Monday 26 June 2017

Boylan calls for changes to the rules

Former Meath manager Sean Boylan believes that some subtle rule changes could help put the “adventure” back into football. Photo: Sportsfile
Former Meath manager Sean Boylan believes that some subtle rule changes could help put the “adventure” back into football. Photo: Sportsfile
Donnchadh Boyle

Donnchadh Boyle

Meath legend Sean Boylan has called for changes to playing rules as part of a bid to take "decisions on the field of play and not in a boardroom".

The four-time All-Ireland-winning manager is part of the Standing Committee on Playing Rules that is chaired by Armagh's Jarlath Burns, a role he took up after the passing of Dublin GAA stalwart Dave Billings.

And the committee is understood to be considering bringing proposals to Congress in Carlow next month. Details are yet to be finalised but it's understood that the 'mark', a 'tap and go' option from a free and the addition of an extra 30 seconds of play for each substitution made are among the rule changes being considered by the committee.

Positive

And Boylan believes those changes would help reward positive play and the some of the skills of the game and reduce the number of times on-field incidents are settled by disciplinary bodies.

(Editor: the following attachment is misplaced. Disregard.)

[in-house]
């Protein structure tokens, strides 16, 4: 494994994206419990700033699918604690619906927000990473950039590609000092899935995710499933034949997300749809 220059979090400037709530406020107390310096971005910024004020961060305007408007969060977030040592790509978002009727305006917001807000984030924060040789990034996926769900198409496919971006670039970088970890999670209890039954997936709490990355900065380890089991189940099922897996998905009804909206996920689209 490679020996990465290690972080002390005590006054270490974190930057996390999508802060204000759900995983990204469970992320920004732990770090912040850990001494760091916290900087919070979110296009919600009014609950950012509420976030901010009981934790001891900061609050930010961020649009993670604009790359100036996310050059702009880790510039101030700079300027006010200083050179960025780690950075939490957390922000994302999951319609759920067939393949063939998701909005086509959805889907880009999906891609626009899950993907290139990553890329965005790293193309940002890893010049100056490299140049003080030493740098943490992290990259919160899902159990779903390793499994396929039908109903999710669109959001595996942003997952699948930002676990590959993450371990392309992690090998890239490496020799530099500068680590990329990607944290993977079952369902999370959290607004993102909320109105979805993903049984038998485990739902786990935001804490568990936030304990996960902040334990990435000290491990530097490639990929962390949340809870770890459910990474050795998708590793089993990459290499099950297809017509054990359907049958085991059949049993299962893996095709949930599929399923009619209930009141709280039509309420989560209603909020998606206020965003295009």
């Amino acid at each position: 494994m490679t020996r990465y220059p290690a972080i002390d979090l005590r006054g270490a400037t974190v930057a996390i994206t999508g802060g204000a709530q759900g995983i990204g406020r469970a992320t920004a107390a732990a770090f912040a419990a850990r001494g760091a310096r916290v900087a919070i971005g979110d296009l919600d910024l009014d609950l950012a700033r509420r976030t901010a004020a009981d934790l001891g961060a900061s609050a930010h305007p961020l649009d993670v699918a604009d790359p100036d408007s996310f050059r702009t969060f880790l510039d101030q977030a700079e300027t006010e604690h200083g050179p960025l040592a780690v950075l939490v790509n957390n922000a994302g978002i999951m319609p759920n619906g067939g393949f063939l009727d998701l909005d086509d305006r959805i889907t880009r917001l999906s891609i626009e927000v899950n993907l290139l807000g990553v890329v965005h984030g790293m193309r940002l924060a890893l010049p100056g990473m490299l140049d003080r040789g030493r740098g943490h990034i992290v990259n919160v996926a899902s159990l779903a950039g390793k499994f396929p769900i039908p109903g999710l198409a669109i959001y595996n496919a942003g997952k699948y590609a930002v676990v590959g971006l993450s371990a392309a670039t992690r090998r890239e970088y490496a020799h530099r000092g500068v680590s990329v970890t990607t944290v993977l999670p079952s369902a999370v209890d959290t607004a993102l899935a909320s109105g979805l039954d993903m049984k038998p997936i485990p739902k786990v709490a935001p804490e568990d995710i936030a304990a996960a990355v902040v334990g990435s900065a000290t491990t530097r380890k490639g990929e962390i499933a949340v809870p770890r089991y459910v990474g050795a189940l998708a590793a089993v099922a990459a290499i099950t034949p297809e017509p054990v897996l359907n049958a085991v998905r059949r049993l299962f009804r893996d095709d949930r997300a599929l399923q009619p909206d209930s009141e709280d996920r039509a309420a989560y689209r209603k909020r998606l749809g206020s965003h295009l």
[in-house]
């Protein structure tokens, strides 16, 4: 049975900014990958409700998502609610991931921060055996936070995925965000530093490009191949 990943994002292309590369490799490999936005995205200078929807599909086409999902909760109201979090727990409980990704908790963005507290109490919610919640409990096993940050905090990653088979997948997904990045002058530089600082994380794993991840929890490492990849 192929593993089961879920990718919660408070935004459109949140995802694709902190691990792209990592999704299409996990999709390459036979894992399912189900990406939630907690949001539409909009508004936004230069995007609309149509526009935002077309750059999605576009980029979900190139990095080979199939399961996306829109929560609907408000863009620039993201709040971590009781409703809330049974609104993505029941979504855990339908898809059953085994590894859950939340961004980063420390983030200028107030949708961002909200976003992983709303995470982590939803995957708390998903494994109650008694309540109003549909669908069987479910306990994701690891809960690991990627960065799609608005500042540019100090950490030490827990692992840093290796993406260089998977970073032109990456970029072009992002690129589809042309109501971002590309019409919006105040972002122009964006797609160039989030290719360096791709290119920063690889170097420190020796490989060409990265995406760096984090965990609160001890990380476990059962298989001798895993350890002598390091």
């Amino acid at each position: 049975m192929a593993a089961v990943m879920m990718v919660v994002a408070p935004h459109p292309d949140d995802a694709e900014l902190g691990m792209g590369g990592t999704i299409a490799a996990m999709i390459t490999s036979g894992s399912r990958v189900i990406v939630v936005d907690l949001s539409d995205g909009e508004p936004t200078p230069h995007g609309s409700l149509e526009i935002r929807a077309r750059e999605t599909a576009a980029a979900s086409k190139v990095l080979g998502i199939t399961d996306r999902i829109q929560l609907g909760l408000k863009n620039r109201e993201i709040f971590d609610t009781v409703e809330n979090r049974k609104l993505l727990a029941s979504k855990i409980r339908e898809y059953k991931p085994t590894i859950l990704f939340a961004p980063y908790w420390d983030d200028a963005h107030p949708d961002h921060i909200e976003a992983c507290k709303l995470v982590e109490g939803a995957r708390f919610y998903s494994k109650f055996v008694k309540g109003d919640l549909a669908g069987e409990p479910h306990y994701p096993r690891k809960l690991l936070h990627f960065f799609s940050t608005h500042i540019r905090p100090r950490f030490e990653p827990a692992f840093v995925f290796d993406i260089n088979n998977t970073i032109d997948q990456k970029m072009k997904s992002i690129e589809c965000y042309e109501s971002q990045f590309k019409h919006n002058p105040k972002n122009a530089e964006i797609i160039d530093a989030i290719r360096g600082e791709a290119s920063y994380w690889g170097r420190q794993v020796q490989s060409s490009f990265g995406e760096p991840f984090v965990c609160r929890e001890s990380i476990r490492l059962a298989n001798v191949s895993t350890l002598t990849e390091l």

"When somebody pulls somebody down they can say they're doing that for the team but let's start rewarding the good things, that's what I would like to see happening," Boylan commented.

"I would hope some of the things that are being introduced will help to reward (positive play).

"In other words, that you would be taking the decisions on the field of play and not in a boardroom.

"I would just love to see us getting to that stage.

"Are you talking about rewriting (rules) to bring clarity? When you see lots of things being sorted out in a (boardroom) that's not the spirit of where we come from or what it's about."

Boylan also believes that some subtle rule changes could help put the "adventure" back into football.

"I miss the physical contact in the air. It's such a huge part of the culture of the game and it is a physical contact sport and that's why people go - to see that.

"I hate to see the adventure taken out of it or the risk taken out of it because that's what the sport is about, having a go at it and having a cut at it."

Irish Independent

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